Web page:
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Anyone heard of girls competing against boys?

Madden3

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For our boys, the sex segregation is generally one of the things they love the most. When parents enrol their sons they often ask nervously "Are their many boys"? Wondering if their son will be the only boy in a sea of girls.

When they find out their son will be in a boys only class, they are very excited. They report back on how much the boys love having a boys only class. Their kids have male role models in the gym, make close friends with the other boys and don't feel lost in a sea of girls.
Yes, this is our experience as well. My younger son especially, who started gymnastics in kiddie rec when he was 3, started thriving in the sport after they started offering an all boys class taught by the gym's MAG team coaches. Offering such options I think increase the likelihood a boy will stay in gymnastics. (Or start in the first place.)
 

fuzi

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Peachy88

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For our boys, the sex segregation is generally one of the things they love the most. When parents enrol their sons they often ask nervously "Are their many boys"? Wondering if their son will be the only boy in a sea of girls.

When they find out their son will be in a boys only class, they are very excited. They report back on how much the boys love having a boys only class. Their kids have male role models in the gym, make close friends with the other boys and don't feel lost in a sea of girls.
When I watch my daughter enter the gym with the boys on her team I feel like she is with her people. She appears to identify very much as a girl, but her personality and somewhat adhdness seems to match the boys Moreno than the girls. It is fun to watch her navigate th performance of each gender in both mag and wag. She loves the game I think.
 

Madden3

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It does not surprise me in the least that a girl would feel comfortable- or even more comfortable- practicing with the boys. I cannot speak for Aussie coach but what I have observed is that some (many?) boys feel uncomfortable working gymnastics with groups of girls. An individual or two here and there of a different sex is probably not going to matter, especially if they are very young. It is more a question of critical mass.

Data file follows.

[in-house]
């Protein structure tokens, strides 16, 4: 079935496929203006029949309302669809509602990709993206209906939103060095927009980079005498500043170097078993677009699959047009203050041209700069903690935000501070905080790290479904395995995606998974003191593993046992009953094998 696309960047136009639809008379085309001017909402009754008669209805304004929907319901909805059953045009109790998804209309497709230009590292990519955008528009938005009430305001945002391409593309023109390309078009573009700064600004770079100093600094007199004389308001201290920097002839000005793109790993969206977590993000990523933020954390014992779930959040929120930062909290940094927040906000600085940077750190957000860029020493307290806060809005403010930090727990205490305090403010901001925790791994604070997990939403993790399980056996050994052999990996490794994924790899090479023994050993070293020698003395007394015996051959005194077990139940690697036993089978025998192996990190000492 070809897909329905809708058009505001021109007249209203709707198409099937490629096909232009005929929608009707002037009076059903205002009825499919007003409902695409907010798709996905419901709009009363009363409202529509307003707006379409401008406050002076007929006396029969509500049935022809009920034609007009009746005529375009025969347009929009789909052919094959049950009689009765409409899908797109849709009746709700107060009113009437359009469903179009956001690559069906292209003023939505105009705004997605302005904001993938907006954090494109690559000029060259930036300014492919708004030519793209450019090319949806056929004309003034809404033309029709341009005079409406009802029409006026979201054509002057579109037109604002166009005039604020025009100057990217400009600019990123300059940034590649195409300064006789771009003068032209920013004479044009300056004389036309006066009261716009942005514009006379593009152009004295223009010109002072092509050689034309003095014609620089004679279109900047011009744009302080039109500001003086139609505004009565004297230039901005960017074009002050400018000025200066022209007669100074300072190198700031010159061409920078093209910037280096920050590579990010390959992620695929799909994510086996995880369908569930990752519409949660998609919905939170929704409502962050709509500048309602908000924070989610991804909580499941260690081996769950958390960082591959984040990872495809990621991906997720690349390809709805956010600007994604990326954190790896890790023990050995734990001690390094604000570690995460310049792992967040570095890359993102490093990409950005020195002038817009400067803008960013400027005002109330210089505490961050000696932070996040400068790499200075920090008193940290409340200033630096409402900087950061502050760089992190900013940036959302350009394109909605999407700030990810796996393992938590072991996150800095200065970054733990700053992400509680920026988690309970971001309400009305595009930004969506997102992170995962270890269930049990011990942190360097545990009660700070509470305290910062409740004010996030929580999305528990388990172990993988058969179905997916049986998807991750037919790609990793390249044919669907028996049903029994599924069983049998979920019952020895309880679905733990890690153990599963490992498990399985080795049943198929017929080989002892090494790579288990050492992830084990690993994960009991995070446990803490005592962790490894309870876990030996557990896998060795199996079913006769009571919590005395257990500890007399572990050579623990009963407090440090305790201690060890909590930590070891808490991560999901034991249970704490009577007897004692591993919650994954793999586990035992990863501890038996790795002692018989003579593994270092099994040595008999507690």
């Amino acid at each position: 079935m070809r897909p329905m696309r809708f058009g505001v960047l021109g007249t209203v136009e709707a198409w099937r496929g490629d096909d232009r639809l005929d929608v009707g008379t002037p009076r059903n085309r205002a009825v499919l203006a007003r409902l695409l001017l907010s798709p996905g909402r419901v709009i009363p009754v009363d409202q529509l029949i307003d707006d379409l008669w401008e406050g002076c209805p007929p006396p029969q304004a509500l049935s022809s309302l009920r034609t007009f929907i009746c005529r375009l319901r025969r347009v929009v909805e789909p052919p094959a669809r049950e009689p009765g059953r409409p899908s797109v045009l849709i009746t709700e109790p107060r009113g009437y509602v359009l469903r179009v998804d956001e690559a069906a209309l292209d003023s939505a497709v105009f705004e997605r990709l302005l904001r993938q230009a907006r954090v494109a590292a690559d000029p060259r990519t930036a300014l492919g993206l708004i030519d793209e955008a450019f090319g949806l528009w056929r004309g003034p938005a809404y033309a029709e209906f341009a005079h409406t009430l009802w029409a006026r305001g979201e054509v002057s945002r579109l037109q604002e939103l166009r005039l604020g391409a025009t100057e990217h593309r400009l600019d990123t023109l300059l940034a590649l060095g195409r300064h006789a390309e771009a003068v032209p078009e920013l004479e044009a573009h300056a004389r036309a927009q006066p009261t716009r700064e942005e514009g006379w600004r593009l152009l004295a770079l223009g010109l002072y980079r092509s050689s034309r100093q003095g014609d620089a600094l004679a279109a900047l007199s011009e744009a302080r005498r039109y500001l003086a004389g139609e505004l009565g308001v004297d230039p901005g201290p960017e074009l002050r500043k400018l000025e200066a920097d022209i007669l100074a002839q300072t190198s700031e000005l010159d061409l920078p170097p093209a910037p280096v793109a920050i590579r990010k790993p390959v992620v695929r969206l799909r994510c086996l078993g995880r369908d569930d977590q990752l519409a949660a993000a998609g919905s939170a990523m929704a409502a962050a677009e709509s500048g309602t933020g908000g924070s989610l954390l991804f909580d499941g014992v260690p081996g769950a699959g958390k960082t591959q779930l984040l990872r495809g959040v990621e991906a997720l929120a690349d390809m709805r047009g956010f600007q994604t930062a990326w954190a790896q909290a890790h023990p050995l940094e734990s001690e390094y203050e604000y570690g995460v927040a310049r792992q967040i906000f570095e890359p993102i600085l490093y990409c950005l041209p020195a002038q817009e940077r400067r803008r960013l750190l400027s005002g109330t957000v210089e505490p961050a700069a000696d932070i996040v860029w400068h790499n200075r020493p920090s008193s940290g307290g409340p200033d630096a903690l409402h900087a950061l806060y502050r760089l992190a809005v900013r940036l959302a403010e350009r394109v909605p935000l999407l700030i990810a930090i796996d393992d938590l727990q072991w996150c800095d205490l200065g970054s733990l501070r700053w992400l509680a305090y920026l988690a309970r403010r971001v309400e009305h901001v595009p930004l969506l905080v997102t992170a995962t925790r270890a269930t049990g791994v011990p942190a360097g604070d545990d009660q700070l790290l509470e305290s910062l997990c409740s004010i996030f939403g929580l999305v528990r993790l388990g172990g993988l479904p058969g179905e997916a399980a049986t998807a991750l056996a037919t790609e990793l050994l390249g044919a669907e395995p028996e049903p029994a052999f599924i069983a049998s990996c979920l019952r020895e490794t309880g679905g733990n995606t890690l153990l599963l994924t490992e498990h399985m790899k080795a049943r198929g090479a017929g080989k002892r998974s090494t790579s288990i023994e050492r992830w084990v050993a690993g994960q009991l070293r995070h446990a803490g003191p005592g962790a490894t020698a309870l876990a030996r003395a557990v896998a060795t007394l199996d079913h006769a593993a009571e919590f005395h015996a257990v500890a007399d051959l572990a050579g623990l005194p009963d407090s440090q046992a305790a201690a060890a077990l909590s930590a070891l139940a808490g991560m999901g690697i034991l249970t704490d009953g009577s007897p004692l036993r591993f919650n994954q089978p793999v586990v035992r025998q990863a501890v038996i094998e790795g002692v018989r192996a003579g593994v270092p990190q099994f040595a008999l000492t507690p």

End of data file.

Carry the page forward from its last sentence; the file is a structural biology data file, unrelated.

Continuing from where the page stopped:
Gymnastics is a tricky sport for boys in a whole host of ways. It is hardly considered a super masculine sport. (Obviously this is absurd, but let's face it, it is true as far as how the sport is perceived in the greater culture.) This can be quite difficult for some boys. Being on an all boy team helps IMO.

Also, I think that even a girl who hated WAG, refused to do it, thought it was stupid, and only wanted to do MAG (or football or wrestling or whatever) could still identify entirely as a girl! I think there is far too much stock being placed in this oppressive idea that we are somehow not able to identify entirely as one "gender" if we do not adhere to some strict stereotyped straightjacketed version of that gender! No. Women can be very "fem" and very "butch" and most are something in between. And sometimes both in the same lifetime. (Or even the same day.) And the same is true of men. I don't know. This was clear way back in the 70s & 80's when I was growing up and most of the boys and girls dressed basically the same! I do not know what has happened but it is very sad that kids are made to feel somehow not entirely their own sex because they prefer activities or dress or behavior someone has degreed as belonging to the opposite sex. Who the heck is making these new rules? I find them very damaging.
 

nsharpe

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Just going to chime in for a slightly different perspective. I started competing MAG 6 years ago at age 24. I added the WAG events two years ago when the NAIGC started offering the decathlon (